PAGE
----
You know Buckmore of course, by reputation if nothing else. Set in the gentle rolling western hills, at the edge of the wilderness but the heart of civilisation.  In the summer, gentle breezes waft sounds and scents of love and plenty around the tree-filled courtyards and through elegant homes.  In winter, the ice cracks on the crags and the people gather in warm bars, round log fires, and in the Great Hall where food and drink are freely available.  The bounty of Prince Lupin, King of Buckmore, his beautiful Queen, Nerys, and the Lady Nimrod ensure that all are welcome, and everybody feels that they belong and contribute to Buckmore’s success.

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George, an intelligent engineer

George and I are back home in Castle Marsh after our five day trip to southern Gaul.  It was a fascinating and, at times, scary trip.  George flew us round the castle as we got lower in the sky, preparing to land, and he told me afterwards he’d been trying to work out which landing strip to use since the wind was very strong.  It certainly was: I had been holding on for dear life and being bounced around in the passenger seat even though I was both strapped in and wedged in, since the seats weren’t built for my sized person.  The little flying machine was rocking as we approached a wide length of water that had been cut free from the reeds, and I was scared the wings would touch the ground and tip up or something, but no, George steadied it, held the nose slightly upwards and once more I imagined a swan coming in to land on the water, its feet held forwards as its wings took the weight.  We touched, there was a plume of spray on either side of us, we gradually drew to a halt and the water subsided.  We turned and made our way to the landing stage at the side, where I threw a rope to the person waiting.  I have become quite good at throwing this mooring rope during our trip and for once it didn’t land in the water and get all wet, and soak me as I coiled it up to throw again.  We reached the shore without incident, and we strolled back to the castle, chatting as we went. Continue reading

Ludo, the Pirate King

With George’s help, I have managed to rendezvous with Ludo, formerly King of Castle Marsh, now just a pirate.  He sent a message to meet him at the Isle de Giens, in the Central Sea south of Gaul, on the coast to the east of a major port there.  George spoke to his flying friends who gave him directions.  It was a long flight.  We flew across the water to Gaul, stopped five times, including overnight, and followed a large river south for most of the second day until it split into many channels.  We took the easternmost one till it spilled into the sea, turned left, and stopped at every island till we found the right one.  George has taken a ferry back to the mainland in search of stocks of strawberry juice, while I sit with Ludo at a beach table under a cloth awning, drinking the local wine.  I ask him how the pirating business is going, and how he got into it in the first place.  He glares at me a lot.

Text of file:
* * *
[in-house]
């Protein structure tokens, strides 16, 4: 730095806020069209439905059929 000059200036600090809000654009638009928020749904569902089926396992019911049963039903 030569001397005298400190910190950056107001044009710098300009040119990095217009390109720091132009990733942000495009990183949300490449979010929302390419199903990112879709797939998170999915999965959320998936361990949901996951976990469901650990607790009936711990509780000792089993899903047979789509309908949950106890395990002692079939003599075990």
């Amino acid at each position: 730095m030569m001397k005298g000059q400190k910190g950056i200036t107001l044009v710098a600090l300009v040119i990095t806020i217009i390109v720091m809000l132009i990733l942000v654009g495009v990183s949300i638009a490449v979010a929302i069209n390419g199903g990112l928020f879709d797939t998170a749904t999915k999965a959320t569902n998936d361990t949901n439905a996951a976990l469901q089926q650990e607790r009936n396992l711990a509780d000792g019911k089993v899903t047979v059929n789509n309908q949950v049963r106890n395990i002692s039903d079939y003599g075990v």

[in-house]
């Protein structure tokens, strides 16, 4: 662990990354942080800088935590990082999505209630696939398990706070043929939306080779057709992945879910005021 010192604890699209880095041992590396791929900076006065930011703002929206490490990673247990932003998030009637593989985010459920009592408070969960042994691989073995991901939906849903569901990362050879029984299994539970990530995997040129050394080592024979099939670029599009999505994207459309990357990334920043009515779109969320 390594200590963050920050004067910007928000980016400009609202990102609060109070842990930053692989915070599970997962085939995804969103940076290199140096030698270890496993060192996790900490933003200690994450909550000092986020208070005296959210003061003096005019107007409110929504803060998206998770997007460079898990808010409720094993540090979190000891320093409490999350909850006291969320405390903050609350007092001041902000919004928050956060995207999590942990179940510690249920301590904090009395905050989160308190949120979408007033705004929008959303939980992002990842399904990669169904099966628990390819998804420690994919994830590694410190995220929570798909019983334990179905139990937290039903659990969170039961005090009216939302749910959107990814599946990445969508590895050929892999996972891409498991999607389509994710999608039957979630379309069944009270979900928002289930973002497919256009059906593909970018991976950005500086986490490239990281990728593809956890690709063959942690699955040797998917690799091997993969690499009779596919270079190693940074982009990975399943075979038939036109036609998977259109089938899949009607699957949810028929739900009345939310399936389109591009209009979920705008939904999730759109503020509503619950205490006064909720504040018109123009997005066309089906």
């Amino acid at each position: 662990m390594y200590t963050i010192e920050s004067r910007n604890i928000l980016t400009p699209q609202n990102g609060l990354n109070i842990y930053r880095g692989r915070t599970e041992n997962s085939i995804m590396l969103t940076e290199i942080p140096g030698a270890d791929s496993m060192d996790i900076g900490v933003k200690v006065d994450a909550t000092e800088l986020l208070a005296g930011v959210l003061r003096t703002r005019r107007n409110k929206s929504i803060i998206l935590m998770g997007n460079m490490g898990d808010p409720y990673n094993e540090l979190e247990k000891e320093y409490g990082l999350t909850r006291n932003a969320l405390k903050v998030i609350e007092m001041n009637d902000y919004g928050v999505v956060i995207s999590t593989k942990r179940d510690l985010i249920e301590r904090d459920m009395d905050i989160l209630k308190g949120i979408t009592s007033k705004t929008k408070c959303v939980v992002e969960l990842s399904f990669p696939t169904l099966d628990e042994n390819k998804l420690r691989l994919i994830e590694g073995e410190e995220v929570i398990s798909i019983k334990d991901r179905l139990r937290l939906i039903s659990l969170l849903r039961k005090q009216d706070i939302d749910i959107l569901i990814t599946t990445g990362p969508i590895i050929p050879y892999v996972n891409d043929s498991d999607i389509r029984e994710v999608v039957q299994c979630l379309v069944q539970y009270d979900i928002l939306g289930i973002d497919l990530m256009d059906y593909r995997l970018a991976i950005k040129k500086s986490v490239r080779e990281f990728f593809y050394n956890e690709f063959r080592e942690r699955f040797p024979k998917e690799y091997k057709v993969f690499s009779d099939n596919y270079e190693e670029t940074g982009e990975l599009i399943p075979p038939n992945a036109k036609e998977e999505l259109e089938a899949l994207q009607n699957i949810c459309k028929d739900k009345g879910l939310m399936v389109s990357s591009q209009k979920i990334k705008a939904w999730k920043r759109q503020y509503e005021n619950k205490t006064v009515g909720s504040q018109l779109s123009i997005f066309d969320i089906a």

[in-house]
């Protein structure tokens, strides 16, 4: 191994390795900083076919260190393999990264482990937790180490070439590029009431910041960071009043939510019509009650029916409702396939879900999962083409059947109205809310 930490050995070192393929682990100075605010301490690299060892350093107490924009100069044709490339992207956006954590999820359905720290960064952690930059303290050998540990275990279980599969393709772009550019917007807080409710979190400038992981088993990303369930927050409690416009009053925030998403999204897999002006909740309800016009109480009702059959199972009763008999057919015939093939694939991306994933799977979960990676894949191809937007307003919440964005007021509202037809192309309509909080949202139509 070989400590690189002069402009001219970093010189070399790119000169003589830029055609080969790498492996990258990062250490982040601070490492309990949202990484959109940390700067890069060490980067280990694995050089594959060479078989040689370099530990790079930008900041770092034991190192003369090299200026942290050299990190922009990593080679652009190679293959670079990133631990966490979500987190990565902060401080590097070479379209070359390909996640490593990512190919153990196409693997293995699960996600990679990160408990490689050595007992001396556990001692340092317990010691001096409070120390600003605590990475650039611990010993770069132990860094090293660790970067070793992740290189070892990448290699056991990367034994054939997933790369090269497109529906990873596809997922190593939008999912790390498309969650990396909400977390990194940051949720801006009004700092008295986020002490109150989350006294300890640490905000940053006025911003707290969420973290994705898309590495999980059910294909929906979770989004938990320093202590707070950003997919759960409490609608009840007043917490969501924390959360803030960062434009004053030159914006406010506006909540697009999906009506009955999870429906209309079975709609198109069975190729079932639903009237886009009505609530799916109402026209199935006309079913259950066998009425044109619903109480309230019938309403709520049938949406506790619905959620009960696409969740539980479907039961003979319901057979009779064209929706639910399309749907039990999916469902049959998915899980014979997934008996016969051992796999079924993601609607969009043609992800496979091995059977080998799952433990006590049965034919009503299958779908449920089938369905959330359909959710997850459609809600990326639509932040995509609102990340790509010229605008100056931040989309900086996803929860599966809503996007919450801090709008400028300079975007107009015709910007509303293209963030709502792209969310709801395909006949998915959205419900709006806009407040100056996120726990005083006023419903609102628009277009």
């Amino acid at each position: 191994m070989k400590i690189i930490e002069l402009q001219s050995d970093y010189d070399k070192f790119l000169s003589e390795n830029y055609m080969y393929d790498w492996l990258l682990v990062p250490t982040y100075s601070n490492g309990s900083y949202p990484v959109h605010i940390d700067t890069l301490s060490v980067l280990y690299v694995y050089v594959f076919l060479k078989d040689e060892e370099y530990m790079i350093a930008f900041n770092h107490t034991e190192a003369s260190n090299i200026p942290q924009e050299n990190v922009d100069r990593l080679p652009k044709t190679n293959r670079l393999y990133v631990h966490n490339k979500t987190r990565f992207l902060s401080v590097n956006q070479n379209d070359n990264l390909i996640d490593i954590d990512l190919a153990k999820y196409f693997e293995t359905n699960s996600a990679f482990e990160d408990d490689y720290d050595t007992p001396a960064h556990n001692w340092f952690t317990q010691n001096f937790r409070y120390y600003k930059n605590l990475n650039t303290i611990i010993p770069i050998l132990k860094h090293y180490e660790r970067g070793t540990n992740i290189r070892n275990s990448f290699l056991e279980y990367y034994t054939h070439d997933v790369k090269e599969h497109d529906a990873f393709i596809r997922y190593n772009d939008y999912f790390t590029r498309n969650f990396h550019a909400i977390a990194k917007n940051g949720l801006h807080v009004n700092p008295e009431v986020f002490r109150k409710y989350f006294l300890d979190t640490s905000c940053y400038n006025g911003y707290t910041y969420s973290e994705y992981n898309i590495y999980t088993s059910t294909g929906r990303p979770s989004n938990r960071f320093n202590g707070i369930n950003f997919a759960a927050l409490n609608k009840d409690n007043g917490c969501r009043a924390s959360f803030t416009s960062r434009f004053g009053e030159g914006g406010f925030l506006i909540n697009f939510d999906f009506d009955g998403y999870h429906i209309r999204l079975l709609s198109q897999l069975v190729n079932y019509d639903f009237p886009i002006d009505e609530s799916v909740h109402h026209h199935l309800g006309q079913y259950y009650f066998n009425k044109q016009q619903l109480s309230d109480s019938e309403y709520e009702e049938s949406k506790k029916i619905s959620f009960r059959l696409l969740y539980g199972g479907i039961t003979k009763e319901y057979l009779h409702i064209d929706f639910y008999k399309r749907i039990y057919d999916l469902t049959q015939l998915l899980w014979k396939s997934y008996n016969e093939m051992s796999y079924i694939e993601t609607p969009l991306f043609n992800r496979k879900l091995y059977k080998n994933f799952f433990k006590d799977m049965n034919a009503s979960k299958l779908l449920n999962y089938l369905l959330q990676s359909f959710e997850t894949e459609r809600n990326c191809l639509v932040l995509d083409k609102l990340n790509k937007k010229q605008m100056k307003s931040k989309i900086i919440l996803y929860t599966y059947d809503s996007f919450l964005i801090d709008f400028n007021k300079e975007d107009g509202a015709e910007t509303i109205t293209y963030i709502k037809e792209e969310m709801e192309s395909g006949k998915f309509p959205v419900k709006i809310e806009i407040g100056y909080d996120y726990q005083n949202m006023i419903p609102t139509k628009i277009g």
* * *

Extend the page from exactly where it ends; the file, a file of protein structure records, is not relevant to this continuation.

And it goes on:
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Sundance, the one for a life or death situation

I’m sitting at a picnic bench under a willow tree by the side of a river.  Sundance crosses the lawn from the inn carrying a tray with two drinks on it, a Vex for him and a Kira Cooler for me.

“The meals will be right along, they said,” he says.

“They” are the bar staff at the Bridge Inn, the meals are a Melange du Jour for him and a stuffed artichoke with a side salad for me.  The food here was recommended, and the menu lived up to this reputation.  The food, as it turned out, exceeded it.  Sundance suggested we meet here since it was out of the way, yet on the main routes, and we were unlikely to be disturbed.  It was also an extremely attractive setting.  He’d not given me much notice, but such is the way when you are dealing with someone whose job title is as vague as his.  “In Intelligence” or “Secret Agent” or “In the secret service” were generally the terms used when people referred to him. Continue reading

Kira, adventurer in birth, marriage, life and death

We are at Castle Marsh, in a room in the south-east of the castle, looking out over the marshes.  Silvery streams break up the sea of susurrating stems.  Small birds fly across the streams every now and then and disappear back into the reeds. Someone seems to be reeling in a fishing line for hours on end, and I comment on this to Kira as she points out various features to me.

“Oh that bird! Yes, George calls it a grasshopper warbler.  It is a funny sound, isn’t it?  I don’t know how George knows so much about the birds here, but I suppose he’s used to paying attention to detail in his work.  He says there are reed warblers and sedge warblers out there too.”